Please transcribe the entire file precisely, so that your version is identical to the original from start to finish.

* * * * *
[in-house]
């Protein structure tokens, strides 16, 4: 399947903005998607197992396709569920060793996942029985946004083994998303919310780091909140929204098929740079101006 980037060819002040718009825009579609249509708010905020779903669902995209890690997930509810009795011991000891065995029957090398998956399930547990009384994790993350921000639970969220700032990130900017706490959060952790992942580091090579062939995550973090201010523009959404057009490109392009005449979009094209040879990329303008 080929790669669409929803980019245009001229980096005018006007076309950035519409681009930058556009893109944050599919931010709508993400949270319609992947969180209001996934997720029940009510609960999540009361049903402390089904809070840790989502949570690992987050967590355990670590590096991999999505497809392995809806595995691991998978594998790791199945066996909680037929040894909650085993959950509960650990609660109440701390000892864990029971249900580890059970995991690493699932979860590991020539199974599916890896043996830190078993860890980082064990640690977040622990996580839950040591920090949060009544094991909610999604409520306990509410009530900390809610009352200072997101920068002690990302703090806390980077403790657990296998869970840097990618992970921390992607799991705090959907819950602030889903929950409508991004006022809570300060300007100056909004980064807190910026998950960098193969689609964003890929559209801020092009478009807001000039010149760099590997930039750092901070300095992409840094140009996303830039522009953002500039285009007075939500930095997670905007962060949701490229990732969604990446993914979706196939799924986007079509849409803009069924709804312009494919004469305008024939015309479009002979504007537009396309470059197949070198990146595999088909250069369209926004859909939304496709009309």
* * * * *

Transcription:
[in-house]
């Protein structure tokens, strides 16, 4: 399947903005998607197992396709569920060793996942029985946004083994998303919310780091909140929204098929740079101006 980037060819002040718009825009579609249509708010905020779903669902995209890690997930509810009795011991000891065995029957090398998956399930547990009384994790993350921000639970969220700032990130900017706490959060952790992942580091090579062939995550973090201010523009959404057009490109392009005449979009094209040879990329303008 080929790669669409929803980019245009001229980096005018006007076309950035519409681009930058556009893109944050599919931010709508993400949270319609992947969180209001996934997720029940009510609960999540009361049903402390089904809070840790989502949570690992987050967590355990670590590096991999999505497809392995809806595995691991998978594998790791199945066996909680037929040894909650085993959950509960650990609660109440701390000892864990029971249900580890059970995991690493699932979860590991020539199974599916890896043996830190078993860890980082064990640690977040622990996580839950040591920090949060009544094991909610999604409520306990509410009530900390809610009352200072997101920068002690990302703090806390980077403790657990296998869970840097990618992970921390992607799991705090959907819950602030889903929950409508991004006022809570300060300007100056909004980064807190910026998950960098193969689609964003890929559209801020092009478009807001000039010149760099590997930039750092901070300095992409840094140009996303830039522009953002500039285009007075939500930095997670905007962060949701490229990732969604990446993914979706196939799924986007079509849409803009069924709804312009494919004469305008024939015309479009002979504007537009396309470059197949070198990146595999088909250069369209926004859909939304496709009309």